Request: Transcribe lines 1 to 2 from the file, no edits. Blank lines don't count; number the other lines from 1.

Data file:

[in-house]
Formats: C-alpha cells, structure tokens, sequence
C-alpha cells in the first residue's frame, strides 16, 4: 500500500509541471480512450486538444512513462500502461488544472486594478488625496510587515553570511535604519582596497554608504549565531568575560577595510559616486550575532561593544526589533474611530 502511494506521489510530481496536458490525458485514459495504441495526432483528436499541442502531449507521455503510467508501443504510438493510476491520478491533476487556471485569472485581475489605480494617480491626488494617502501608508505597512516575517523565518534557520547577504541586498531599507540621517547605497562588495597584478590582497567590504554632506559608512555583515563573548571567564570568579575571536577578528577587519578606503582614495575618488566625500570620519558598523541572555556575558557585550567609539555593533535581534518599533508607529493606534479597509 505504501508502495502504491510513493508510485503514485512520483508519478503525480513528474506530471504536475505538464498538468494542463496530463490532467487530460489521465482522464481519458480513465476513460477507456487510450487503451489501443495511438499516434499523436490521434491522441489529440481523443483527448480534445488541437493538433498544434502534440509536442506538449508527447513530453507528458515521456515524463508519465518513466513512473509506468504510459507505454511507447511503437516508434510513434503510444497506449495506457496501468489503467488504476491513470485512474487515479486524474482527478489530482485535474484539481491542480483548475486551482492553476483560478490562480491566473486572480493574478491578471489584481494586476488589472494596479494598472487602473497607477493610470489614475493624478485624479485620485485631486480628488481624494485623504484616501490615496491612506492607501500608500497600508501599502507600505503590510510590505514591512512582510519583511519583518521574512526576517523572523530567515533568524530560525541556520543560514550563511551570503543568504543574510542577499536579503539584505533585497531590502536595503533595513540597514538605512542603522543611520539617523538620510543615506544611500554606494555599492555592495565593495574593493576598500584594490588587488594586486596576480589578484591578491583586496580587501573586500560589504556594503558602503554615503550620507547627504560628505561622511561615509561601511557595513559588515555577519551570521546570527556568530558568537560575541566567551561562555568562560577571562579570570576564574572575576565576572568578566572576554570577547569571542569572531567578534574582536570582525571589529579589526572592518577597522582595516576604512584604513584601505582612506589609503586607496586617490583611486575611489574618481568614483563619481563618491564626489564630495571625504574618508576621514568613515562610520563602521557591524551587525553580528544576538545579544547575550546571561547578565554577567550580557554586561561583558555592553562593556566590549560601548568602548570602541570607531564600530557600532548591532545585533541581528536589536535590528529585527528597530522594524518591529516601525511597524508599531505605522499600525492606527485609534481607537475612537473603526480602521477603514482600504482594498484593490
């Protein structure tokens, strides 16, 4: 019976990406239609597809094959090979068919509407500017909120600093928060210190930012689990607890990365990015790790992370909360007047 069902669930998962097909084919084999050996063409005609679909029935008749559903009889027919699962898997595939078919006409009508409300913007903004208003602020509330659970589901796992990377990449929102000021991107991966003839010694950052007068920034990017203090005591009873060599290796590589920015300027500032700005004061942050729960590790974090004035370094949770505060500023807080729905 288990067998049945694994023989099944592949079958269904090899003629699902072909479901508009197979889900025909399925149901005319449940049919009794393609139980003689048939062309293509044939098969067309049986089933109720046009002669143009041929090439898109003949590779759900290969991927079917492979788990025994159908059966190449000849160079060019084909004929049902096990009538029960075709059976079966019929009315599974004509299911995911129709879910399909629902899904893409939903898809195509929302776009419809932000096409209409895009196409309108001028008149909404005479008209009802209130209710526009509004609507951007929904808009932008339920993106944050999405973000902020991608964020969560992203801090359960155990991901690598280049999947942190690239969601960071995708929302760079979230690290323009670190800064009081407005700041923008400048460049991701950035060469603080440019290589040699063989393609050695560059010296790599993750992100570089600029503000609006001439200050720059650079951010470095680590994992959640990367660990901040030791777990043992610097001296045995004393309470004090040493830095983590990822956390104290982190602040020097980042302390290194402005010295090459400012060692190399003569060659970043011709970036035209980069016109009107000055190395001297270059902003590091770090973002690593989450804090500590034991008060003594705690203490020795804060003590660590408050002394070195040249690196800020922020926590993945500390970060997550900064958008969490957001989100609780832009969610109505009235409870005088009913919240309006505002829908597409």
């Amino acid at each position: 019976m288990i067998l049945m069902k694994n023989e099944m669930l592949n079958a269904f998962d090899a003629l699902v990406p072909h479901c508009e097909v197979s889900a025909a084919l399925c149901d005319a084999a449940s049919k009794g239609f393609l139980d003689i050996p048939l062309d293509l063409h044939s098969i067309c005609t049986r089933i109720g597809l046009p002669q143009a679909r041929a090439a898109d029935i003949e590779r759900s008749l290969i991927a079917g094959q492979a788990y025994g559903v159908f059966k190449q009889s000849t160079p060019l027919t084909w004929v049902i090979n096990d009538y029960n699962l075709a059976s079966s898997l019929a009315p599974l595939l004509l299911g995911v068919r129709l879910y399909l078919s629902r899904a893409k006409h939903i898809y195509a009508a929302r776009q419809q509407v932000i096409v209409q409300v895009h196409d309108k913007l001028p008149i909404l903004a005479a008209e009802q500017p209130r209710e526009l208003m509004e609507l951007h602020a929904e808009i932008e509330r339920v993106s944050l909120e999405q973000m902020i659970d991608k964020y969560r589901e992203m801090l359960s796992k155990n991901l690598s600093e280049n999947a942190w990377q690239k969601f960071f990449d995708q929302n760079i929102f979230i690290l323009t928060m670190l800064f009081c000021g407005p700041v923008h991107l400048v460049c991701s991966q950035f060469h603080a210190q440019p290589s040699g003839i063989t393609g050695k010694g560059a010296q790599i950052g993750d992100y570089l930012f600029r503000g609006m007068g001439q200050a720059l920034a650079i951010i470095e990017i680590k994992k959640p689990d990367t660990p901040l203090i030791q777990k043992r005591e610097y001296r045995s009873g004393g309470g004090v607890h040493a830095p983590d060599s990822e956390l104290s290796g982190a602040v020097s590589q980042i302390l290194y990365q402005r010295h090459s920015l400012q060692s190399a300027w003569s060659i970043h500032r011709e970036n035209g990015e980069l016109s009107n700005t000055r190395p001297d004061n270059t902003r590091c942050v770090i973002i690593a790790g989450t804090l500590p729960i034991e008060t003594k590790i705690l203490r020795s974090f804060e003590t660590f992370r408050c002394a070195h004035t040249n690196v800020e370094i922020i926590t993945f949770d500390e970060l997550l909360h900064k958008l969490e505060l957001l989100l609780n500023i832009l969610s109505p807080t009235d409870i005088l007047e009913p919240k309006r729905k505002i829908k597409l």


[in-house]
Formats: C-alpha cells, structure tokens, sequence